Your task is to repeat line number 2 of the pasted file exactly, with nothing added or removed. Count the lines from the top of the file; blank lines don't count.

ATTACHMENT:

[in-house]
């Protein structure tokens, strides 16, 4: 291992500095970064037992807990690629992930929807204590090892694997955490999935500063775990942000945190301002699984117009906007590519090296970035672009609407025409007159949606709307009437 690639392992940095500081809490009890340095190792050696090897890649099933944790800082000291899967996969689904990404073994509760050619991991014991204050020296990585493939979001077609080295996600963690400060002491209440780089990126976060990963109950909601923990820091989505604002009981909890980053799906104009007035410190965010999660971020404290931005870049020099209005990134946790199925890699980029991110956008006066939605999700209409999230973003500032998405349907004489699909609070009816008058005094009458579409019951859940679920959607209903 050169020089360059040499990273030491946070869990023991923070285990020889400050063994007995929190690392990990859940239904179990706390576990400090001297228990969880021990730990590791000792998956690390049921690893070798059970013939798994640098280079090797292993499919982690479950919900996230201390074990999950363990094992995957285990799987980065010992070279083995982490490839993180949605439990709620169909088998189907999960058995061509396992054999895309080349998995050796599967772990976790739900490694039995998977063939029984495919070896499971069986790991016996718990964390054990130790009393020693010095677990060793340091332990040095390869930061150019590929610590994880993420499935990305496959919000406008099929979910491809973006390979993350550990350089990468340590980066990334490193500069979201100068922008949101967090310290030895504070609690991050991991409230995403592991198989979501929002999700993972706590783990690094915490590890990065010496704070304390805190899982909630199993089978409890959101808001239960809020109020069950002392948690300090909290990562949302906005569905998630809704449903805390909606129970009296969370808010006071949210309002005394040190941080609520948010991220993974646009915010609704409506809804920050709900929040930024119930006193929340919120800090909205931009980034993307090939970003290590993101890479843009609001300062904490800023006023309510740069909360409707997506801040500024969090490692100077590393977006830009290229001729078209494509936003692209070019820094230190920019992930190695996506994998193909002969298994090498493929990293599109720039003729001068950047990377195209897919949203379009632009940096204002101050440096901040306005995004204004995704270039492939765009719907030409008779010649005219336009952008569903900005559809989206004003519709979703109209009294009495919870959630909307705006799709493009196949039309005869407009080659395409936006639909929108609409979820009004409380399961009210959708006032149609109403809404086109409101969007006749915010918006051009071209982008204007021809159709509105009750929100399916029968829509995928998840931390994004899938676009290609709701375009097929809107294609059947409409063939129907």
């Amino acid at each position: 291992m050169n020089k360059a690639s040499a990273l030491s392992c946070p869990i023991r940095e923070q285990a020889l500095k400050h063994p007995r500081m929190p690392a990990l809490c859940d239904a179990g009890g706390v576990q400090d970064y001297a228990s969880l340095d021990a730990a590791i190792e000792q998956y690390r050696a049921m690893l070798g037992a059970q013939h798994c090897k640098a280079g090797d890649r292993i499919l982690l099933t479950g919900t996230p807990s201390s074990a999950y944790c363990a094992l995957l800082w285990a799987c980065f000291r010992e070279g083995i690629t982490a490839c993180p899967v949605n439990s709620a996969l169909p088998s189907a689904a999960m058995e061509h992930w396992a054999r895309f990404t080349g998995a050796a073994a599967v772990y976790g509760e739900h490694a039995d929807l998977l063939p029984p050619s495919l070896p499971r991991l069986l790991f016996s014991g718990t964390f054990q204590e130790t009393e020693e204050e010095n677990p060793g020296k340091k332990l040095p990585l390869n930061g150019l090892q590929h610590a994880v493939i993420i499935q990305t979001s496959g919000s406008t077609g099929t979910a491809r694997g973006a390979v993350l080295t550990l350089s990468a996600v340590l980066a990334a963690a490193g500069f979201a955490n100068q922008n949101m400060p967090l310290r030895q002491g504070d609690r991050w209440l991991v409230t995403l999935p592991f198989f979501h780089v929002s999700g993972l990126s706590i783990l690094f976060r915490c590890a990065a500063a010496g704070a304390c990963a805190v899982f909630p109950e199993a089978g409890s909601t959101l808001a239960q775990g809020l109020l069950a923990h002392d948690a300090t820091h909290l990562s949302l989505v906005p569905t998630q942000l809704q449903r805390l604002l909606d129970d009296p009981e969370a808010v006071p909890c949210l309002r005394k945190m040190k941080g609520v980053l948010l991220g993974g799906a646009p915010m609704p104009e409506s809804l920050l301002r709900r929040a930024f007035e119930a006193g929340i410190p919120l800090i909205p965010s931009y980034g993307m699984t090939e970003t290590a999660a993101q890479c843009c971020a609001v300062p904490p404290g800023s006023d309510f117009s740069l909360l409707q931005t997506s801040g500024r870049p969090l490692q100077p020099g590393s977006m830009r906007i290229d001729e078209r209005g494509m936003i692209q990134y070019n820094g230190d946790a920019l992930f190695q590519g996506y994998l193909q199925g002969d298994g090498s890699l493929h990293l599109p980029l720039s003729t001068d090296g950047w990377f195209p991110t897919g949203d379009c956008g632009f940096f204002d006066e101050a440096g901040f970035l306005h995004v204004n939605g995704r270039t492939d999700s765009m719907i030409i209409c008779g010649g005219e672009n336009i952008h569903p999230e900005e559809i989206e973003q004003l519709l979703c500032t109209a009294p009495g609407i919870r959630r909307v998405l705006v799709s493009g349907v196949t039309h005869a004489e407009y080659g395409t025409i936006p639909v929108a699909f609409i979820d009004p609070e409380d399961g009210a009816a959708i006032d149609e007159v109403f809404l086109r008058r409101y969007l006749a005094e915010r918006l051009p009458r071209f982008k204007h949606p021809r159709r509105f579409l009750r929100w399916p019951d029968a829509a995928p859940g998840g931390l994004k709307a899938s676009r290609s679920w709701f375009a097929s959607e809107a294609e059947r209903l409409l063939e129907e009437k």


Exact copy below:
């Protein structure tokens, strides 16, 4: 291992500095970064037992807990690629992930929807204590090892694997955490999935500063775990942000945190301002699984117009906007590519090296970035672009609407025409007159949606709307009437 690639392992940095500081809490009890340095190792050696090897890649099933944790800082000291899967996969689904990404073994509760050619991991014991204050020296990585493939979001077609080295996600963690400060002491209440780089990126976060990963109950909601923990820091989505604002009981909890980053799906104009007035410190965010999660971020404290931005870049020099209005990134946790199925890699980029991110956008006066939605999700209409999230973003500032998405349907004489699909609070009816008058005094009458579409019951859940679920959607209903 050169020089360059040499990273030491946070869990023991923070285990020889400050063994007995929190690392990990859940239904179990706390576990400090001297228990969880021990730990590791000792998956690390049921690893070798059970013939798994640098280079090797292993499919982690479950919900996230201390074990999950363990094992995957285990799987980065010992070279083995982490490839993180949605439990709620169909088998189907999960058995061509396992054999895309080349998995050796599967772990976790739900490694039995998977063939029984495919070896499971069986790991016996718990964390054990130790009393020693010095677990060793340091332990040095390869930061150019590929610590994880993420499935990305496959919000406008099929979910491809973006390979993350550990350089990468340590980066990334490193500069979201100068922008949101967090310290030895504070609690991050991991409230995403592991198989979501929002999700993972706590783990690094915490590890990065010496704070304390805190899982909630199993089978409890959101808001239960809020109020069950002392948690300090909290990562949302906005569905998630809704449903805390909606129970009296969370808010006071949210309002005394040190941080609520948010991220993974646009915010609704409506809804920050709900929040930024119930006193929340919120800090909205931009980034993307090939970003290590993101890479843009609001300062904490800023006023309510740069909360409707997506801040500024969090490692100077590393977006830009290229001729078209494509936003692209070019820094230190920019992930190695996506994998193909002969298994090498493929990293599109720039003729001068950047990377195209897919949203379009632009940096204002101050440096901040306005995004204004995704270039492939765009719907030409008779010649005219336009952008569903900005559809989206004003519709979703109209009294009495919870959630909307705006799709493009196949039309005869407009080659395409936006639909929108609409979820009004409380399961009210959708006032149609109403809404086109409101969007006749915010918006051009071209982008204007021809159709509105009750929100399916029968829509995928998840931390994004899938676009290609709701375009097929809107294609059947409409063939129907």